Look, we can skirt around the issues all we want, but the truth is that California’s gun control laws failed to prevent two high-profile mass shootings within days of one another. The two cases were different in many ways, which means it wasn’t a single point of failure, either, but suggestive of a more systemic issue there in the state.
Yet we’re being gaslighted in an effort to get us to believe that those gun control laws didn’t fail, it was really just the lack of gun control that was the problem.
In the state with over 100 gun control laws on the books.
Now, the media seems to be trying to trip over themselves to defend the state’s anti-gun regulations.
As in many previous instances, the two shootings sparked calls for tougher gun laws, both at the state and at the federal level. But some nevertheless question whether such laws could have prevented the recent tragedies and whether they can prevent more violence from happening.
Recent polling shows that most Americans now feel it is time for a change in gun policy. The majority of adults in the U.S. want to see stricter gun laws and believe gun violence is increasing nationwide, according to a poll released in August 2022. The study, conducted by the University of Chicago Harris School of Public Policy and the Associated Press-NORC Center for Public Affairs Research, found that “three-fourths of Americans view gun violence as a major problem, and 8 in 10 say gun violence is on the rise in the United States.”
The survey fielded results from 1,373 adults aged 18 and over, representing the 50 states and the District of Columbia.
Now, this is just starting to set the groundwork by presenting the claim that most Americans want gun control. However, I’ll also point out that saying gun violence is a problem and is on the rise doesn’t not correlate to those same people believing gun control is the answer. After all, I’d answer yes to both of those and think gun control is a terrible solution.
Anyway, moving on…
And yet, while mass shootings tend to be committed by relatively young men, the suspects in the recent shootings in California were men in their 60s and 70s.
“The federal law was focused in part on 18- to 20-year-olds, among other provisions. But the changes were incremental, so it is no surprise that they would not correlate with a measurable visible drop in gun crime,” Dr. Bob Spitzer, a professor and author of six books on gun control, including “The Gun Dilemma,” told Yahoo News.
“For example,” he added, “the provision encouraging states to adopt or implement red flag laws is a very narrowly focused provision. Red flag laws, according to several studies, have measurable effects in reducing gun suicides, which is undeniably beneficial. But [their] benefits would not show up in national crime statistics.”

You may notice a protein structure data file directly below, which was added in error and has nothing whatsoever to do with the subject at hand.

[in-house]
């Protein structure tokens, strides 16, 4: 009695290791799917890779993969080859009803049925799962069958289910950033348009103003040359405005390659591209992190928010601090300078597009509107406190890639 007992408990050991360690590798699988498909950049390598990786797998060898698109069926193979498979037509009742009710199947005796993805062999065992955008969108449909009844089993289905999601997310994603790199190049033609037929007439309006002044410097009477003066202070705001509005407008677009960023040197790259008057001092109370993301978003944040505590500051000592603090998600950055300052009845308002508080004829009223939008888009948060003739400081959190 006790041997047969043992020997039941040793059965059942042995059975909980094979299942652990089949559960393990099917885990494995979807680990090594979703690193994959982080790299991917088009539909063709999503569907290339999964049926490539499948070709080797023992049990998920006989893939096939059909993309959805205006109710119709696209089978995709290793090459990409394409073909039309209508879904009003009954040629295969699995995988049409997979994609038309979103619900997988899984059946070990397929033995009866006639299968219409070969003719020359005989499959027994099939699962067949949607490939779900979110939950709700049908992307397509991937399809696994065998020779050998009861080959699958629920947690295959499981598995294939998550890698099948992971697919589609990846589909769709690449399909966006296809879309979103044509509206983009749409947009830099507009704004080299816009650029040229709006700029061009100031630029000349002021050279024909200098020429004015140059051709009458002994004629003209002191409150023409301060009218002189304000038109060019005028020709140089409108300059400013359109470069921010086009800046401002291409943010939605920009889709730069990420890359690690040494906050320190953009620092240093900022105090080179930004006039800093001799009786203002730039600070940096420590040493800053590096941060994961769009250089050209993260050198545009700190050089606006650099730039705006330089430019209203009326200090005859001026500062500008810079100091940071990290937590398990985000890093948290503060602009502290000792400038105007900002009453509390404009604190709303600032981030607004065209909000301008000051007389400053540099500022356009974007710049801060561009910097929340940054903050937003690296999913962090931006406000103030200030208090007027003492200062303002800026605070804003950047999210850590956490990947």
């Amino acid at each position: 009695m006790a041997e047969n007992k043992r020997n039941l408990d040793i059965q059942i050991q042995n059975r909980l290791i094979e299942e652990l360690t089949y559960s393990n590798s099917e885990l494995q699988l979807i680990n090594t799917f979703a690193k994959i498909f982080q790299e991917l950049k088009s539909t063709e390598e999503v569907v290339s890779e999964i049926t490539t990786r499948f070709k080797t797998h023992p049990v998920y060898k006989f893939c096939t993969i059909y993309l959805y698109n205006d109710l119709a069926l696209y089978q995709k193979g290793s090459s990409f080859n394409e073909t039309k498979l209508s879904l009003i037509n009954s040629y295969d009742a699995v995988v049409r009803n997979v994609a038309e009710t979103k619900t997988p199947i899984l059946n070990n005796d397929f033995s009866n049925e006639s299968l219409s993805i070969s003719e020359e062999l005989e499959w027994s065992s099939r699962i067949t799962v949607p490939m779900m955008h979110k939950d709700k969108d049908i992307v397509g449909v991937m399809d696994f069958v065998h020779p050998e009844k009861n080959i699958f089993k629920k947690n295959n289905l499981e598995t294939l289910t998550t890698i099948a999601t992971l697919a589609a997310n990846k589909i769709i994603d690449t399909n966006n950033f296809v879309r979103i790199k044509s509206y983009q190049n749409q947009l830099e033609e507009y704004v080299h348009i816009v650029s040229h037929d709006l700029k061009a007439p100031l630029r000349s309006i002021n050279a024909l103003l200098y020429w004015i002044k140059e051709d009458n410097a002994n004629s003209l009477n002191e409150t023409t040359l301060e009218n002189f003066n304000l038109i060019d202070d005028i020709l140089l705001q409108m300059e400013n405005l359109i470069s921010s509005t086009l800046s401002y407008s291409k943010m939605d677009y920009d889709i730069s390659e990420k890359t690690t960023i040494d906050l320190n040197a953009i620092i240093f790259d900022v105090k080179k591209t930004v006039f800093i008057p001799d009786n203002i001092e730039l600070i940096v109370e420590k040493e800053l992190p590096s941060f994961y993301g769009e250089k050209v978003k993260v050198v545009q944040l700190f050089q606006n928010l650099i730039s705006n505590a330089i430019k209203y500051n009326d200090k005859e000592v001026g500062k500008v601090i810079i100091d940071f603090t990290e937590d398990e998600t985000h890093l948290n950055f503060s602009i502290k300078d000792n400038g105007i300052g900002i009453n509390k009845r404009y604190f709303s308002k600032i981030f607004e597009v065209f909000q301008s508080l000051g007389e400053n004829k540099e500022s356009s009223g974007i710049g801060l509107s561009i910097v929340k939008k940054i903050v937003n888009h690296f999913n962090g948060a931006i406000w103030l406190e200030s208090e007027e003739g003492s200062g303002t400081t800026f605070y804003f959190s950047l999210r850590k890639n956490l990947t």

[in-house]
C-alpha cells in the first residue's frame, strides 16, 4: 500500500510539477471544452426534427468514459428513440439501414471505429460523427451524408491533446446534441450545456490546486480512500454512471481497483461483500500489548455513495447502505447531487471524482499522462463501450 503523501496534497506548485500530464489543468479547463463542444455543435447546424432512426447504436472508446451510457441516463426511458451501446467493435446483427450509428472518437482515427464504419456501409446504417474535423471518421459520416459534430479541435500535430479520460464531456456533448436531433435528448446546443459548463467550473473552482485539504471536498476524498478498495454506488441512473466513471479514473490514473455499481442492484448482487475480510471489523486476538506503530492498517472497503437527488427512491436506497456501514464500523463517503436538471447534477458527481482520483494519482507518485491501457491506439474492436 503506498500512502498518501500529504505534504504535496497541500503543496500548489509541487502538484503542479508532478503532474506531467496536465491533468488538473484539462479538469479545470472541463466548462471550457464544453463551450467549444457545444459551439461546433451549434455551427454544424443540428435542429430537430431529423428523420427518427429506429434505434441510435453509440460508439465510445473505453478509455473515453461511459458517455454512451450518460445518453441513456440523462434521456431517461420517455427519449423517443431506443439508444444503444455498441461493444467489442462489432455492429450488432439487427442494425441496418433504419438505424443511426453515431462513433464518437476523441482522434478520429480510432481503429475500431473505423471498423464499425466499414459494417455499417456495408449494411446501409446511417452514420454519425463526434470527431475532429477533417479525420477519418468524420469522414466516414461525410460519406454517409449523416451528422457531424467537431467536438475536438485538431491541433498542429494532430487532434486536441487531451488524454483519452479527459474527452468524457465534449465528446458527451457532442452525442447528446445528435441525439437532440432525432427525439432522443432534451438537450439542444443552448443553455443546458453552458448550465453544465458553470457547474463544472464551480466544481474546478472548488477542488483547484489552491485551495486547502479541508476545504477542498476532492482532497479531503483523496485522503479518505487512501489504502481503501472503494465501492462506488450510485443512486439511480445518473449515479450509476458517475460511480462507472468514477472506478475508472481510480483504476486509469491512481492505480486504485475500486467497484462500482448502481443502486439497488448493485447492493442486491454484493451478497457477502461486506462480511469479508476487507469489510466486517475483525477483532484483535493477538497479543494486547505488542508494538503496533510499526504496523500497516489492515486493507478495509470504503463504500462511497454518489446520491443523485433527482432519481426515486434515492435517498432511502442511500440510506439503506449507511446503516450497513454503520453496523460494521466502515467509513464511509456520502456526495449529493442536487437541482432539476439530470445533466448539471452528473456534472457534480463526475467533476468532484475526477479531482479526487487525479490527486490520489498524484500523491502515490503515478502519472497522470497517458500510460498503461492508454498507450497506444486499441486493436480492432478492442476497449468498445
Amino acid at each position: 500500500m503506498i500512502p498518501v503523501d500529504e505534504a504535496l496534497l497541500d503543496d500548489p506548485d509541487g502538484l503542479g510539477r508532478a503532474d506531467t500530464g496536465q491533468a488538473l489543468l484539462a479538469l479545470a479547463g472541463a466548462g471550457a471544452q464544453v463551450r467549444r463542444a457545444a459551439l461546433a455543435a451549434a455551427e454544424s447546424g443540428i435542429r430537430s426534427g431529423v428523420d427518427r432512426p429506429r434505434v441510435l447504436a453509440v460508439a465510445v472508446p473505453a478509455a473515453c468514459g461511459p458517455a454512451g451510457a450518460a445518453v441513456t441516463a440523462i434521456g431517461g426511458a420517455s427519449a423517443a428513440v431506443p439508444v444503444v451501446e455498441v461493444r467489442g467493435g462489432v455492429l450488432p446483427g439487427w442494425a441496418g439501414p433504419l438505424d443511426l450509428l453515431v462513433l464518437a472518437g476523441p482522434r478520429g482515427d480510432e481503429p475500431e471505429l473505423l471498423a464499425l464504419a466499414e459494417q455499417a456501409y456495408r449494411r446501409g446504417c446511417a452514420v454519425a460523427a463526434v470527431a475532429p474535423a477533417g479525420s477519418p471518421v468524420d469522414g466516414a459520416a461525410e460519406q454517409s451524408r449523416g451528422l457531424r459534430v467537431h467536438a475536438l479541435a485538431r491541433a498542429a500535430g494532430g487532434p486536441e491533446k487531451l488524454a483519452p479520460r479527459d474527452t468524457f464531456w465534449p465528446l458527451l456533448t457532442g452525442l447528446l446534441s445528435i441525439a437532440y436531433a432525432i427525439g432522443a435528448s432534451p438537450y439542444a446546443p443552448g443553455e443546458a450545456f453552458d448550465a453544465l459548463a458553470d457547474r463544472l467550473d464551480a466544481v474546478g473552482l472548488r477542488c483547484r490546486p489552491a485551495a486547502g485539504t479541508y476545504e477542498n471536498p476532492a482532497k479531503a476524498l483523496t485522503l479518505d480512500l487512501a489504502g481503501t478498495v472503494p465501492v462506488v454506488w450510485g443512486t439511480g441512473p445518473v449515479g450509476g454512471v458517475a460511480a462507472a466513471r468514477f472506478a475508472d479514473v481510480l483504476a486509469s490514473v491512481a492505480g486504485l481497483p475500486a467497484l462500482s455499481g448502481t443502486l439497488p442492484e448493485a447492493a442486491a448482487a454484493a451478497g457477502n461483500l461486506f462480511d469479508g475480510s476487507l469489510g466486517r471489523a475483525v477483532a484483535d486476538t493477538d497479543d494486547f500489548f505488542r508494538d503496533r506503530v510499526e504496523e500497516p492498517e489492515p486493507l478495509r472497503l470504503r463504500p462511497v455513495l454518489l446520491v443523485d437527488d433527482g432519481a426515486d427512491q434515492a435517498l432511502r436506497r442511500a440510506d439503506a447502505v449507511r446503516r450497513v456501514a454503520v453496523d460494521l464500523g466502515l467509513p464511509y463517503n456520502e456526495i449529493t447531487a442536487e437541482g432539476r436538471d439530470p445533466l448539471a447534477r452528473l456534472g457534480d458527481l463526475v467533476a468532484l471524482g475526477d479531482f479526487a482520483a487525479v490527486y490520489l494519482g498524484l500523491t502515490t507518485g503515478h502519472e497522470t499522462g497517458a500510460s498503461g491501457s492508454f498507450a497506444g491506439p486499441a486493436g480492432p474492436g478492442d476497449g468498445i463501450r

California has a gun homicide rate of 3.9 deaths per 100,000 people, meaning it has the 29th highest rate of gun homicide deaths in the U.S, according to data compiled by Everytown for Gun Safety and the Centers for Disease Control and Prevention (CDC). The national rate is 5.1 per 100,000 people.
The data also shows that the state has managed to curb another common firearm issue: suicides. The gun suicide rate decreased by 11%, while gun homicides increased 31% from 2011 to 2020. Nationally, the figures were respectively a 12% increase for suicides and a 70% increase for gun homicides.
“Mass shootings receive a great deal of attention, for understandable reasons,” Spitzer said, “but it is important to remember that they represent about 1% of gun murders annually.”
Now, understand that here, Spitzer is correct. They’re really just a tiny fraction of what happens with regard to violent crime here in the US and worldwide. They just get a lot of headlines.
However, I’m also going to point out that the correlation between tons of gun control and low homicide and suicide rates aren’t as clear-cut as the author of this piece might assume.
For example, he fails to point out that the median income in California is pretty high, as is the educational level of the average Californian. For example, they’re 29th in gun violence and 20th in education, according to US News & World Report. They’re fifth in median household income as well.
Both of these factors are well known to have an impact on crime as a whole. Yet why mention these when trying to sell California’s gun control as the only potential reason they don’t have more crime?
In fact, looking at these metrics, it’s actually sad that their gun death rate is that high. They have every advantage in trying to prevent these kinds of things, and yet, here we are.
The truth is, though, no one in the mainstream media is interested in digging any deeper.
They won’t want to acknowledge what is plain for everyone to see. Gun control doesn’t work and the shootings in California are ample evidence that they don’t.